May 6, 2017. It is the saddest day for classical music.
Ustad Rais Khan is dead. His sitar is not. It can’t be. It is everlasting. It is divine.
A flood of memories has kept flowing over me the whole day.
The death of one of the greatest exponents of sitar, Ustad Rais Khan, has impoverished the world of music
It is 1978. My dear old friends, the late Enayet Ismail and his wife Shahnaz Ismail, have invited me to hear the visiting Indian sitar maestro Ustad Rais Khan at their Mohammad Ali Housing Society residence. I can’t believe my eyes. I am looking at the handsome face of the guest artist, a small diamond shining in his right earlobe, as he is tuning his magnificent instrument. I have forgotten what raag he played that evening, but the aura of his imposing stage presence is deeply etched in my memory.
Fast forward many years later. Ustad Rais Khan has left the land of his illustrious forefathers and migrated to Pakistan. I meet him again in Karachi with sitarnawaz Nafees Ahmad and, contrary to what I’ve heard about most people being not quite at ease in his company on account of his mercurial mood, I find him quite amiable and enriching and enjoyable company. In the course of time we become closer and I learn more about his life.
It strikes me that of the millions who migrated to Pakistan from across the border, two people in particular caused the greatest sense of loss in India — Josh Maleehabadi and Ustad Rais Khan. By default, Pakistan became ‘richer’ by their making this country their home. Isn’t it sad then that we did not treasure both these icons of art — one was a great poet, the other a great musician. Yes, these distinguished souls were not given the care and love that was due to them — and mind you, it was not the loss of the two as much as Pakistan’s, since we could not benefit from their knowledge and skill.
Ustad Rais Khan was born on November 25, 1939 in Indore, India. His father Ustad Mohammad Khan, himself a distinguished musician, was Rais Khan’s teacher and mentor. I once struck up a conversation with Rais Khan during which he told me, “Before I was old enough to start learning, the sound of the instrument became embedded in my soul as I plucked the string of my father’s sitar. But I owe my success to my mother who would bribe me with chocolates and toffees in order to make me do my reyaaz for long hours.”
“As the eldest daughter of the legendary Ustad Inayet Khan and sister of the world-famous sitar player Ustad Vilayat Khan, she knew well the importance of my place in the world of music.”
He also talked about the discipline and commitment of his father: “He was punctual to a fault. His dedication to his calling can be gauged from the fact that even on the day of the passing away of his two-and-a-half-year-old daughter, he went on to give tuition to his shagird [student].”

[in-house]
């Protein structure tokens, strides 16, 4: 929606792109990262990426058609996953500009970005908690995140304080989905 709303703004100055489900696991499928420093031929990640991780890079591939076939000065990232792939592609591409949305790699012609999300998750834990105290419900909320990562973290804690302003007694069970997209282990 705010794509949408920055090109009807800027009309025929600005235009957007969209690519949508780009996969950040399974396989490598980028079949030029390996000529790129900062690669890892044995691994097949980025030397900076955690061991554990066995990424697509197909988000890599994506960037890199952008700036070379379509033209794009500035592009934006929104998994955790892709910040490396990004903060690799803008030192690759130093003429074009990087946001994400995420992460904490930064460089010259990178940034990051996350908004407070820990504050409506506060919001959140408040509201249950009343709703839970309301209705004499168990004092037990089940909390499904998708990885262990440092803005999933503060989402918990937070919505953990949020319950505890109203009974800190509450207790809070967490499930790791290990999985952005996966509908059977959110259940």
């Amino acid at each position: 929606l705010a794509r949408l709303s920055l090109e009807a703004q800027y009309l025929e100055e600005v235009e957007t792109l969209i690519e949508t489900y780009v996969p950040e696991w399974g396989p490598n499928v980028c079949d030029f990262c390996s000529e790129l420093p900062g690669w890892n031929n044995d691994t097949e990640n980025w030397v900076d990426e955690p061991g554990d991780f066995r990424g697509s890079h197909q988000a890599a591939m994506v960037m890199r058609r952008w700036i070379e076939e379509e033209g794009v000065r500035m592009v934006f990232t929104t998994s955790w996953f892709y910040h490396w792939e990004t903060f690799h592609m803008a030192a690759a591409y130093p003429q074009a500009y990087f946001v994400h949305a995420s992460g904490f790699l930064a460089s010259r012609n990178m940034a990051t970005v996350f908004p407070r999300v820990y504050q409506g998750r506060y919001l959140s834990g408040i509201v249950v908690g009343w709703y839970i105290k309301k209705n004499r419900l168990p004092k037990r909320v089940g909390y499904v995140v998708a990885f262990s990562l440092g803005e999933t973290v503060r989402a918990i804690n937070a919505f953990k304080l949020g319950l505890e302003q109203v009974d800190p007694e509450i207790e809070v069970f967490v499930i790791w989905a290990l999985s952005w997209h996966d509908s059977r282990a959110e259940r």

Rais Khan’s father was a virtuoso; he was a sitar player, a beenkaar, a rudraveena player and a surbahar player as well. Above all, he was a great teacher. “Music runs in my family,” Rais Khan told me. “My mother and three sisters were fully conversant with classical music and could have become proficient artists themselves were they allowed by the elders to become professional performers.”
Rais Khan was blessed to be part of two illustrious gharana (schools of music) traditions. “My paternal lineage goes back to Indore/Gowalior and Mewati gharana: Haddu-Hassoo Khan, Ustad Bande Ali Khan, his shagird Ustad Wahid Khan and his grandson — my father — Ustad Mohammad Khan,” he told me. “From my maternal side, there was Ustad Inayat Khan of Calcutta [originally from Aligarh] and his children: the eldest daughter was my mother Nasreen and her brothers Ustads Vilayat Khan and Imrat Khan.”
Rais Khan’s public performances started when he was barely five years old. At the age of seven, invitations started to pour in, sometimes to perform at a school, at other times in a college or some other place. As he grew up, he barely missed a conference in India, performing at numerous places — Delhi, Agra, Meerut, Chandigarh, Patna, Bombay, Poona, Bhopal, Indore, Ahmadabad, he’d performed everywhere.Prior to migrating to Pakistan, Rais Khan had represented India at international musical events held at the Bolshoi Theatre in Moscow; The Kennedy Centre in Washigton DC; The Dag Hammarskjold Auditorium at the UN; The Great Hall of the People in China; as well as many other cities all over the world. He spoke nostalgically about the 13-day-long train journey from Moscow to Beijing that he undertook with Balraj Sahni who was the leader of the Indian delegation. In 1955 at the International String Instruments Competition in Warsaw, where artists from 111 countries had participated, only six were declared the best and won gold medals. Rais Khan was one of them.
Wanting to provoke him during that meeting, I quipped, “You are a handsome man, but that doesn’t mean you should have married three times.”
“Yes, but mind you, I fell in love with only good-looking women,” he had retorted, “and if you are referring to Bilquis Khanum — indeed, she is a lovely person, an artist in her own right.”
Published in Dawn, ICON, May 14th, 2017
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